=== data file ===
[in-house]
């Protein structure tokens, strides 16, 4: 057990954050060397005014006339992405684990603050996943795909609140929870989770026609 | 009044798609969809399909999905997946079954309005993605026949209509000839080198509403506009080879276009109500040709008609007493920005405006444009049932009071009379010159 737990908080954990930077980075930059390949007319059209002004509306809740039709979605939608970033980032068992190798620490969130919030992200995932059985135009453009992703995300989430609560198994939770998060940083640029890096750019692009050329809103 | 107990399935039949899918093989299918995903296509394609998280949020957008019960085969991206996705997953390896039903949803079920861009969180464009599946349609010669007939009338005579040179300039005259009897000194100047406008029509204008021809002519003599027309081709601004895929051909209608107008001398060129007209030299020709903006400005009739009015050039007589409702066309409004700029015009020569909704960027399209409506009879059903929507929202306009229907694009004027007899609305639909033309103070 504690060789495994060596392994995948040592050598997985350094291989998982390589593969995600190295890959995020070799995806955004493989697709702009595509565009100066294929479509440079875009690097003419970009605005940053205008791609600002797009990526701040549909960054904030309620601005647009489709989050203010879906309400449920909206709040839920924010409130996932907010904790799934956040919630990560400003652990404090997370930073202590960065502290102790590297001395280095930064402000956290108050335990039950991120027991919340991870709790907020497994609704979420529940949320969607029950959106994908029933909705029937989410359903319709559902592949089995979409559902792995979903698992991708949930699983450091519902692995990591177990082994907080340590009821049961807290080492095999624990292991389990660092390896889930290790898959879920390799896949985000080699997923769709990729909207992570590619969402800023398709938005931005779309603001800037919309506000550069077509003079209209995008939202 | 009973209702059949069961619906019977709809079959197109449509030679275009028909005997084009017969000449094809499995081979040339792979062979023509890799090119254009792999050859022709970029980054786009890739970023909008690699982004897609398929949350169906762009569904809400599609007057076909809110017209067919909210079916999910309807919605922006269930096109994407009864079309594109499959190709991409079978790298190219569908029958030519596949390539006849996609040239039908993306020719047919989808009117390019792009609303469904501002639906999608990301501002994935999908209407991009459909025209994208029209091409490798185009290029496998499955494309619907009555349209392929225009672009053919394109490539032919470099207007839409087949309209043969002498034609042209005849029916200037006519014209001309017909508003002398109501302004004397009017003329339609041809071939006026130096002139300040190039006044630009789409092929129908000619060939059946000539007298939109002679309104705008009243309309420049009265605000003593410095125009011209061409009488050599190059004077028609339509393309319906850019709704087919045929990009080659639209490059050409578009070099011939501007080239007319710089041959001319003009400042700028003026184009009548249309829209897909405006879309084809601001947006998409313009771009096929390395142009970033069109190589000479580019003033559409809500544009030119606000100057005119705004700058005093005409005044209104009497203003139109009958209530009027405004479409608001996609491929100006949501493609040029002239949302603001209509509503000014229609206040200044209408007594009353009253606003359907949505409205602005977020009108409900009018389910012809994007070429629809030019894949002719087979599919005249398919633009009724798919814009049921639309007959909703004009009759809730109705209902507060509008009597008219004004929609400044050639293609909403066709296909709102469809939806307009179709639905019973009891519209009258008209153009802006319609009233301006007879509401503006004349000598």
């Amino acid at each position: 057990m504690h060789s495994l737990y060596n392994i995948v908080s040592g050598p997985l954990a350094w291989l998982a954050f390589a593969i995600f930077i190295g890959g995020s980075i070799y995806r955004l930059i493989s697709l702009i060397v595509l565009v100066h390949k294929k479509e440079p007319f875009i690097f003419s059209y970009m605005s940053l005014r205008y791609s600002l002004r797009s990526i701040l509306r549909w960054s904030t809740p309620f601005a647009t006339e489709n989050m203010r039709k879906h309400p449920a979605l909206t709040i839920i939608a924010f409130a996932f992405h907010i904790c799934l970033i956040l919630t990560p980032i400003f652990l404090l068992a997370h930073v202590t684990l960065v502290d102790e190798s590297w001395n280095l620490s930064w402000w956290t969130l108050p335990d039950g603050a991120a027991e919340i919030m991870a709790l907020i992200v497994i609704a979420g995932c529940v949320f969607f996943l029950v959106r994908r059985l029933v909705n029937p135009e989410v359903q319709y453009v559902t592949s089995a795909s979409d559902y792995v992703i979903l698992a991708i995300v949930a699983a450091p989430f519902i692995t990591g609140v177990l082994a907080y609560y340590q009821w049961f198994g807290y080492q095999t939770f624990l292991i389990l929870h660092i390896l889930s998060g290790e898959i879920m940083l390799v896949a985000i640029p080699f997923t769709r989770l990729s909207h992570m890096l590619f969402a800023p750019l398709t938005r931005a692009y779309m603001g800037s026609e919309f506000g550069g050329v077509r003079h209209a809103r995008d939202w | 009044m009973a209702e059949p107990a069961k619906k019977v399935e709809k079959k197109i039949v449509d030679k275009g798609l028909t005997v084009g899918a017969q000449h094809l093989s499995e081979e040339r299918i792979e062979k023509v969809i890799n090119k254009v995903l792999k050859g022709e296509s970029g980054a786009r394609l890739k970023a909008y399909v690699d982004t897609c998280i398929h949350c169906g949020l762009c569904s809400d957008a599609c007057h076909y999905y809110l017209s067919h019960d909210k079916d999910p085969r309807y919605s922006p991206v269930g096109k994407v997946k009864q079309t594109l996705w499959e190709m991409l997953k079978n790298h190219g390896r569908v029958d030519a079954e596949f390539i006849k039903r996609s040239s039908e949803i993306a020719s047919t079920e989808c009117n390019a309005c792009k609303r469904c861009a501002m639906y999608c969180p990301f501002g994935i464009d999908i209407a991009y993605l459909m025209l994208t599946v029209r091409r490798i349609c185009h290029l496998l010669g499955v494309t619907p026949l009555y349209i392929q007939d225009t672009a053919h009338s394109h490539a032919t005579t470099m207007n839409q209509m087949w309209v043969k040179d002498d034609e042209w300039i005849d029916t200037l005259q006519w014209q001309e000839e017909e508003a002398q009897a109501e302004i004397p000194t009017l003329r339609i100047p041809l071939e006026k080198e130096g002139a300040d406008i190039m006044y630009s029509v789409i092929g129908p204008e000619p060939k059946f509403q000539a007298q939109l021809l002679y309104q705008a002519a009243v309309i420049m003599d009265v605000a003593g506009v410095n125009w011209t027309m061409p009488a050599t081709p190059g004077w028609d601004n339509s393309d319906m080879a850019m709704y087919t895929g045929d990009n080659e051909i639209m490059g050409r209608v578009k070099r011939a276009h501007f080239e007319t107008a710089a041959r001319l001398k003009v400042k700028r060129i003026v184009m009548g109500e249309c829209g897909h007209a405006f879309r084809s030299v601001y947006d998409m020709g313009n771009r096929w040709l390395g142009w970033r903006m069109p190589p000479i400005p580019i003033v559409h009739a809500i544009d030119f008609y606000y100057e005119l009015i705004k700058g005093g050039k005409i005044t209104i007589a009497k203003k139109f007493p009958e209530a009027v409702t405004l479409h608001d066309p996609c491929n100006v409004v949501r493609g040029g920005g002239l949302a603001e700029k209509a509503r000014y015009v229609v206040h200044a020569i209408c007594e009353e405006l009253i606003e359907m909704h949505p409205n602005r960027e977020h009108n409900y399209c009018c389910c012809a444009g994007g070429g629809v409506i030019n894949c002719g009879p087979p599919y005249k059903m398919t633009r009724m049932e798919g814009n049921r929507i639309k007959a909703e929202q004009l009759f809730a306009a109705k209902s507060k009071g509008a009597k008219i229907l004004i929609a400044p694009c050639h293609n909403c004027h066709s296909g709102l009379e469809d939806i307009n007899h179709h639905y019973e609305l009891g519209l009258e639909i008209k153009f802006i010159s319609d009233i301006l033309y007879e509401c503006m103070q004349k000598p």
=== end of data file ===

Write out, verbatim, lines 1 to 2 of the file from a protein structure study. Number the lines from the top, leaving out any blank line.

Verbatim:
[in-house]
């Protein structure tokens, strides 16, 4: 057990954050060397005014006339992405684990603050996943795909609140929870989770026609 | 009044798609969809399909999905997946079954309005993605026949209509000839080198509403506009080879276009109500040709008609007493920005405006444009049932009071009379010159 737990908080954990930077980075930059390949007319059209002004509306809740039709979605939608970033980032068992190798620490969130919030992200995932059985135009453009992703995300989430609560198994939770998060940083640029890096750019692009050329809103 | 107990399935039949899918093989299918995903296509394609998280949020957008019960085969991206996705997953390896039903949803079920861009969180464009599946349609010669007939009338005579040179300039005259009897000194100047406008029509204008021809002519003599027309081709601004895929051909209608107008001398060129007209030299020709903006400005009739009015050039007589409702066309409004700029015009020569909704960027399209409506009879059903929507929202306009229907694009004027007899609305639909033309103070 504690060789495994060596392994995948040592050598997985350094291989998982390589593969995600190295890959995020070799995806955004493989697709702009595509565009100066294929479509440079875009690097003419970009605005940053205008791609600002797009990526701040549909960054904030309620601005647009489709989050203010879906309400449920909206709040839920924010409130996932907010904790799934956040919630990560400003652990404090997370930073202590960065502290102790590297001395280095930064402000956290108050335990039950991120027991919340991870709790907020497994609704979420529940949320969607029950959106994908029933909705029937989410359903319709559902592949089995979409559902792995979903698992991708949930699983450091519902692995990591177990082994907080340590009821049961807290080492095999624990292991389990660092390896889930290790898959879920390799896949985000080699997923769709990729909207992570590619969402800023398709938005931005779309603001800037919309506000550069077509003079209209995008939202 | 009973209702059949069961619906019977709809079959197109449509030679275009028909005997084009017969000449094809499995081979040339792979062979023509890799090119254009792999050859022709970029980054786009890739970023909008690699982004897609398929949350169906762009569904809400599609007057076909809110017209067919909210079916999910309807919605922006269930096109994407009864079309594109499959190709991409079978790298190219569908029958030519596949390539006849996609040239039908993306020719047919989808009117390019792009609303469904501002639906999608990301501002994935999908209407991009459909025209994208029209091409490798185009290029496998499955494309619907009555349209392929225009672009053919394109490539032919470099207007839409087949309209043969002498034609042209005849029916200037006519014209001309017909508003002398109501302004004397009017003329339609041809071939006026130096002139300040190039006044630009789409092929129908000619060939059946000539007298939109002679309104705008009243309309420049009265605000003593410095125009011209061409009488050599190059004077028609339509393309319906850019709704087919045929990009080659639209490059050409578009070099011939501007080239007319710089041959001319003009400042700028003026184009009548249309829209897909405006879309084809601001947006998409313009771009096929390395142009970033069109190589000479580019003033559409809500544009030119606000100057005119705004700058005093005409005044209104009497203003139109009958209530009027405004479409608001996609491929100006949501493609040029002239949302603001209509509503000014229609206040200044209408007594009353009253606003359907949505409205602005977020009108409900009018389910012809994007070429629809030019894949002719087979599919005249398919633009009724798919814009049921639309007959909703004009009759809730109705209902507060509008009597008219004004929609400044050639293609909403066709296909709102469809939806307009179709639905019973009891519209009258008209153009802006319609009233301006007879509401503006004349000598």